and new expeditions sallied forth (Thomas Button, 1612,
Gibbons, 1614, Bylot, 1615), to seek along the western
shores of Hudson's Bay the passage which was to open
the way to India. All efforts in this direction were of
course doomed to disappointment, but Baffin, who sailed
in 1616, with directions to try his fortune beyond Davis's
Straits, enriched geography with a new and important
conquest by sailing round the enormous bay which will
bear his name as long as honest worth shall be recog-
nized in the world. During this voyage he discovered
the entrances to Smith's, Jones's, and Lancaster Sounds,
without attempting to investigate these broad highways
to fields of later exploration. He believed them to be
mere inclosed gulfs, and this belief became so firmly
grounded in the public mind that two full centuries
elapsed before any new attempt was made to seek for a
western passage in this direction, while Jens Munk, a
Dane, sent out in 1619 with two good vessels, under the
patronage of his king, Christian IV; Fox and James
(1631-1632), Knight and Barlow (1719), Middleton
(1741), Moor and Smith (1746), confined their efforts to
Hudson's Bay, and, by their repeated disappointments,
made all expeditions in quest of a north-western pas-
sage appear well-nigh as chimerical as those of the
knights-errant of romance.
Vitus Behring, a Dane by birth, but an officer in the
Russian navy, was sent by the Empress Catherine, from
St. Petersburg, on February 5, 1725, to explore the Sea of
Kamtchatka. During this voyage,which occupied several
years, he discovered Behring's Strait (1728),-and ascer-
tained that Asia was not joined to America. In a sub-

(Who first Circumnavigated the Globe.) 59


sequent voyage he was wrecked on Behring's Island,
where he died of scurvy, on September 8, 1741.
Behring Sea, or the Sea of Kamtchatka, is the most
northern part of the Pacific Ocean, extending between
the peninsulas of Alaska and Kamtchatka. It is con-
nected by Behring Strait with the Arctic Ocean. Its
width is about 45 miles at the narrowest part, between
East Cape (Asia) and Cape Prince of Wales (America).
Its depth in the middle is about 80o feet.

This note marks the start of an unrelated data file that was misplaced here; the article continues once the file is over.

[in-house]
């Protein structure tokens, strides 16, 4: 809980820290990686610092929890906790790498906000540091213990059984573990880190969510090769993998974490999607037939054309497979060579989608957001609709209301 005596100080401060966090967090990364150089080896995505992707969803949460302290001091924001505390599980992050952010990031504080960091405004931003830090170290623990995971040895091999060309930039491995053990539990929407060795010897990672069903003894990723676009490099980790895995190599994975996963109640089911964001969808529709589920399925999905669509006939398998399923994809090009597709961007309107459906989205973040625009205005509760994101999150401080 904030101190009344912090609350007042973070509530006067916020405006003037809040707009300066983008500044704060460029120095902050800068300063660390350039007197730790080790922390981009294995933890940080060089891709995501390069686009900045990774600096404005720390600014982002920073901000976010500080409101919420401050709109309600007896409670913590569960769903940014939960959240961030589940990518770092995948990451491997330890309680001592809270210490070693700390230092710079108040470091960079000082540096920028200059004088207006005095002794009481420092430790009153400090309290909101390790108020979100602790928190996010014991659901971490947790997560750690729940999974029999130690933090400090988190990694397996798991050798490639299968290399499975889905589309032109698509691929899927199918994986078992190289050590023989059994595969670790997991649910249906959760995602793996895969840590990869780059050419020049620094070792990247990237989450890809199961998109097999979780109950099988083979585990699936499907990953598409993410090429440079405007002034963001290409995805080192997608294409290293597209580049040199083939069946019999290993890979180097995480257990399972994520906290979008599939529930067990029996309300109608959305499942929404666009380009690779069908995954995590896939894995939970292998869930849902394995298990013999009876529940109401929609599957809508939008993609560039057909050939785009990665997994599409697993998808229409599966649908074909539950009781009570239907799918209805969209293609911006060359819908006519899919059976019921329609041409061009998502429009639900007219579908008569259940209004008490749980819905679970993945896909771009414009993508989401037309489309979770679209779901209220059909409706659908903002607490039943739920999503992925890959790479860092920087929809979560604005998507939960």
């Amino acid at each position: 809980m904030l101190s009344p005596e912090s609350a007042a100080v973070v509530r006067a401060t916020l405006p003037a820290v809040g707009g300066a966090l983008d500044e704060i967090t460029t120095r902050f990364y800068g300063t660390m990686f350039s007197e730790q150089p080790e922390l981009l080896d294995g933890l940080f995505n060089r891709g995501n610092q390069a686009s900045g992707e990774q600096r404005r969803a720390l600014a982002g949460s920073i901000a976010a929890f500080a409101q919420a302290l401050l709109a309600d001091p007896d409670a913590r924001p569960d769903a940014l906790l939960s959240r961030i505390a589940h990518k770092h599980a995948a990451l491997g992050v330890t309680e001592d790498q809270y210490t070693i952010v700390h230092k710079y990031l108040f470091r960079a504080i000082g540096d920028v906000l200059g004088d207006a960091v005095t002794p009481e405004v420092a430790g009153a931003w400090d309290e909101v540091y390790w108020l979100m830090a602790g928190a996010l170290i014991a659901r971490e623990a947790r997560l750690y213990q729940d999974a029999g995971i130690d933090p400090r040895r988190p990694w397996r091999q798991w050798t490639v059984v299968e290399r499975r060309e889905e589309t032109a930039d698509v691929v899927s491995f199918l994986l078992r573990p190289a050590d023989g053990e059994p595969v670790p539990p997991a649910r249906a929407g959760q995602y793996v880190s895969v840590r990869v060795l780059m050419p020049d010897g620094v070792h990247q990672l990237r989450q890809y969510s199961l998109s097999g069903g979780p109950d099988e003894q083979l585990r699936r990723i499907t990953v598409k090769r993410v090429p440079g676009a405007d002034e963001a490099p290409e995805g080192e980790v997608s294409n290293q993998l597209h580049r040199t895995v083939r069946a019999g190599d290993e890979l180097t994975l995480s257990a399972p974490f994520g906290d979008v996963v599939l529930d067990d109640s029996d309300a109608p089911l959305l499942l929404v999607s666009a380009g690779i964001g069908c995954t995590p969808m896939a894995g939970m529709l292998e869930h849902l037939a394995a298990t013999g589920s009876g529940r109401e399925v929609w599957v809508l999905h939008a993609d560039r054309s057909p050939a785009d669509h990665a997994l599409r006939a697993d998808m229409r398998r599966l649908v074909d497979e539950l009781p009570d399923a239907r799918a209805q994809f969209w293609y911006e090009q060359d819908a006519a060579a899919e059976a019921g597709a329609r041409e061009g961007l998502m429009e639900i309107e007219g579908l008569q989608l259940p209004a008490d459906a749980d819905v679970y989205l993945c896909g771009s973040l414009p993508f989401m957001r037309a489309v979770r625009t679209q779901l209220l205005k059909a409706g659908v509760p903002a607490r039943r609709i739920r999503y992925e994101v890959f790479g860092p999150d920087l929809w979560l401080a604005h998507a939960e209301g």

'THE failure of Captain Phipps in the Spitzbergen seas
(1773), and that of the illustrious Cook (1776), in his at-
tempt to circumnavigate the northern shores of America
or Asia, by way of the Straits of Behring, entirely damped
for the next 40 years the spirit of Arctic discovery;
but hope revived when it became known that Captain
Scoresby, on a whaling expedition in the Greenland
seas (1806), had attained 810 30' N. latitude, and thus
approached the Pole to within 540 'miles. No previous
navigator had ever reached so far to the north ; an open
sea lay temptingly before him and the absence of the
ice-blink proved that for miles beyond the visible hori-
zon no ice-field or snow-covered land opposed his on-
ward course; but as his object was strictly commercial,
and he himself answerable to the owners of the vessel,
he felt obliged to sacrifice his inclinations to his duty,
and to steer again to the south.
During the continental war, England had no leisure


for discoveries in the Arctic Ocean; but not long after
the conclusion of peace, four stout vessels (1818) were
sent out by the Government. Two of these, the Dorothea,
Captain Buchan, and the 7Tent, Commander John Frank-
lin, endeavored to cross the Polar Sea. After un-
numbered difficulties, the expedition was battling with
the ice to the north-west of Spitzbergen, when, on July
30, a sudden gale compelled the commander, as the
only chance of safety, to "take the ice "-that is, thrust
the ships into any opening among the moving masses
that could be perceived. In this very hazardous oper-
ation, the Doroztea was so injured that she was in
danger of sinking, and was therefore turned homewards
as soon as the storm subsided, and the Trent of ne-
cessity accompanied her.
The other two ships which sailed in the same year,
the Isabella, commanded by John Ross, and- the Alex-
ander, by William Edward Parry, had been ordered to
proceed up the middle of Davis's Strait to a high north-
ern latitude, and then to stretch across to the westward,
in the hope of reaching Behring's Strait by that route.
This expedition ended in disappointment; for though
Ross defined more clearly the' Greenland coast to the
north of the Danish possessions between Cape Melville
and Smith's Sound, he was satisfied with making a very
cursory examination of all the great channels leading
from Baffin's Bay into the Polar Sea. After sailing for
some little distance up Lancaster Sound, he was arrested
by the atmospheric deception of a range of mountains,
extending across the :.:-~'_I, and concluding it useless
to persevere, he abandoned a course which was to
render his successor illustrious. The manner in which
Ross had conducted this expedition failed to satisfy the


authorities at home; and, in the following year, the
Hecla, commanded by Parry, and the Griper, under
Matthew Liddon, were commissioned for the purpose
of exploring the sound, whose entrance only had been
seen by Baffin and Ross.
With this brilliant voyage, the epoch of modern dis-
coveries in the Arctic Ocean may properly be said to
begin. Sailing right through Lancaster Sound, over